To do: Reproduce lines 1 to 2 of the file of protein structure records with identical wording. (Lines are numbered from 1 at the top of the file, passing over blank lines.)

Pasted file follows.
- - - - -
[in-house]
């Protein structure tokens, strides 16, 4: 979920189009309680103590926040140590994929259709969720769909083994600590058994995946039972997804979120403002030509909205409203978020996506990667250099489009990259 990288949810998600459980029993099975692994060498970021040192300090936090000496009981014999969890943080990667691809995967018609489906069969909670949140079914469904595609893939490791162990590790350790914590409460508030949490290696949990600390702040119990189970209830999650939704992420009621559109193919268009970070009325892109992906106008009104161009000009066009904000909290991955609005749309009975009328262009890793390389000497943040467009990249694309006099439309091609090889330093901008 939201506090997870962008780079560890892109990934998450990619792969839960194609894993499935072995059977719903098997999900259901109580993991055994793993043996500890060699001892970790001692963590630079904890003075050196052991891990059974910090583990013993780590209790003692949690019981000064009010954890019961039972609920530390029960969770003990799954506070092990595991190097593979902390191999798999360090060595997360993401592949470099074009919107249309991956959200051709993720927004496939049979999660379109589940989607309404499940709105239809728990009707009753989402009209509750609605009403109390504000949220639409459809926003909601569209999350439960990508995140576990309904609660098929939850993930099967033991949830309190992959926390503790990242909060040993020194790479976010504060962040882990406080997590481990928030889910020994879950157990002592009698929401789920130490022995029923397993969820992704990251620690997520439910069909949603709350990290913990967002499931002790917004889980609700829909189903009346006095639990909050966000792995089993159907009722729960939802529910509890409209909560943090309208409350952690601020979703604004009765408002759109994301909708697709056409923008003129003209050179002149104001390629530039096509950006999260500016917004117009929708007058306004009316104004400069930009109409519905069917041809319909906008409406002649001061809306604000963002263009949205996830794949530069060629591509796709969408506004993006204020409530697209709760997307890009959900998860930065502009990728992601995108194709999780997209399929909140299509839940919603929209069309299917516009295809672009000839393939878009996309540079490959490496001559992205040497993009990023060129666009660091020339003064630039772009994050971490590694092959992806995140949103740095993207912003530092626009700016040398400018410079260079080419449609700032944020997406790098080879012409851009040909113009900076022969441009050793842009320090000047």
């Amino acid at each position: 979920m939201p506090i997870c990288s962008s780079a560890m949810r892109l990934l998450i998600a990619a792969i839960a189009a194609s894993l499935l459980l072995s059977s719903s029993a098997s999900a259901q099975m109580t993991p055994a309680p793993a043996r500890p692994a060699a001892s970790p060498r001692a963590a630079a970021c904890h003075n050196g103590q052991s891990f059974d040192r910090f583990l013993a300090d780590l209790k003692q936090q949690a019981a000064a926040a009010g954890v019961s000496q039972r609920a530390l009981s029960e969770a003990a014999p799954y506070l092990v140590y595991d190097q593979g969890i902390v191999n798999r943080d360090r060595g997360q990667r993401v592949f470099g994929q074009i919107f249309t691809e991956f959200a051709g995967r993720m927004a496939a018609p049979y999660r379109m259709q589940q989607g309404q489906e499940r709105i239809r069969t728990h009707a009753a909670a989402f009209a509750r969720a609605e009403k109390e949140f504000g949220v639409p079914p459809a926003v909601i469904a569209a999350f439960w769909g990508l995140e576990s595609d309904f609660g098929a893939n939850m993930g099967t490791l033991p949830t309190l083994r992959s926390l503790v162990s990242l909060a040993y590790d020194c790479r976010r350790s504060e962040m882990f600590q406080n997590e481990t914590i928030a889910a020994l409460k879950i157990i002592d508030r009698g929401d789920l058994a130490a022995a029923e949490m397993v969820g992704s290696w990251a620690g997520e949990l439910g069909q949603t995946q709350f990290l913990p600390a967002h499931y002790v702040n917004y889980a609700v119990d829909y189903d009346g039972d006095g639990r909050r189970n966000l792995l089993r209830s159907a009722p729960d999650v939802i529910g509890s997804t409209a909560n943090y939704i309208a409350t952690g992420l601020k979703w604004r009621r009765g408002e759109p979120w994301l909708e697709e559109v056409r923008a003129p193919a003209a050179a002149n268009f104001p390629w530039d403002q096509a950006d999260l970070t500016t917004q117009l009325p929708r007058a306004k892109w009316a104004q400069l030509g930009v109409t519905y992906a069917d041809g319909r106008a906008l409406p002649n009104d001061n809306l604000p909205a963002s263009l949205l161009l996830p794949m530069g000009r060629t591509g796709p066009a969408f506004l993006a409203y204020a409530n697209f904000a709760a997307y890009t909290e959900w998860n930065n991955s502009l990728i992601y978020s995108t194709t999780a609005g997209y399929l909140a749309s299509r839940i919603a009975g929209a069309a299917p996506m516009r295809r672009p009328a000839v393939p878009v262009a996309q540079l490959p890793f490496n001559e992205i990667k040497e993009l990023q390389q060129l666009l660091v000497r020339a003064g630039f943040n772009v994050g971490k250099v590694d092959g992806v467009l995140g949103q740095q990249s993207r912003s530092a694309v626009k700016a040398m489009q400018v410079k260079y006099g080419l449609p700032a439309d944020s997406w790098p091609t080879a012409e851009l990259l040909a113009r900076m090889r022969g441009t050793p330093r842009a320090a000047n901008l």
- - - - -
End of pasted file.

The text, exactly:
[in-house]
């Protein structure tokens, strides 16, 4: 979920189009309680103590926040140590994929259709969720769909083994600590058994995946039972997804979120403002030509909205409203978020996506990667250099489009990259 990288949810998600459980029993099975692994060498970021040192300090936090000496009981014999969890943080990667691809995967018609489906069969909670949140079914469904595609893939490791162990590790350790914590409460508030949490290696949990600390702040119990189970209830999650939704992420009621559109193919268009970070009325892109992906106008009104161009000009066009904000909290991955609005749309009975009328262009890793390389000497943040467009990249694309006099439309091609090889330093901008 939201506090997870962008780079560890892109990934998450990619792969839960194609894993499935072995059977719903098997999900259901109580993991055994793993043996500890060699001892970790001692963590630079904890003075050196052991891990059974910090583990013993780590209790003692949690019981000064009010954890019961039972609920530390029960969770003990799954506070092990595991190097593979902390191999798999360090060595997360993401592949470099074009919107249309991956959200051709993720927004496939049979999660379109589940989607309404499940709105239809728990009707009753989402009209509750609605009403109390504000949220639409459809926003909601569209999350439960990508995140576990309904609660098929939850993930099967033991949830309190992959926390503790990242909060040993020194790479976010504060962040882990406080997590481990928030889910020994879950157990002592009698929401789920130490022995029923397993969820992704990251620690997520439910069909949603709350990290913990967002499931002790917004889980609700829909189903009346006095639990909050966000792995089993159907009722729960939802529910509890409209909560943090309208409350952690601020979703604004009765408002759109994301909708697709056409923008003129003209050179002149104001390629530039096509950006999260500016917004117009929708007058306004009316104004400069930009109409519905069917041809319909906008409406002649001061809306604000963002263009949205996830794949530069060629591509796709969408506004993006204020409530697209709760997307890009959900998860930065502009990728992601995108194709999780997209399929909140299509839940919603929209069309299917516009295809672009000839393939878009996309540079490959490496001559992205040497993009990023060129666009660091020339003064630039772009994050971490590694092959992806995140949103740095993207912003530092626009700016040398400018410079260079080419449609700032944020997406790098080879012409851009040909113009900076022969441009050793842009320090000047």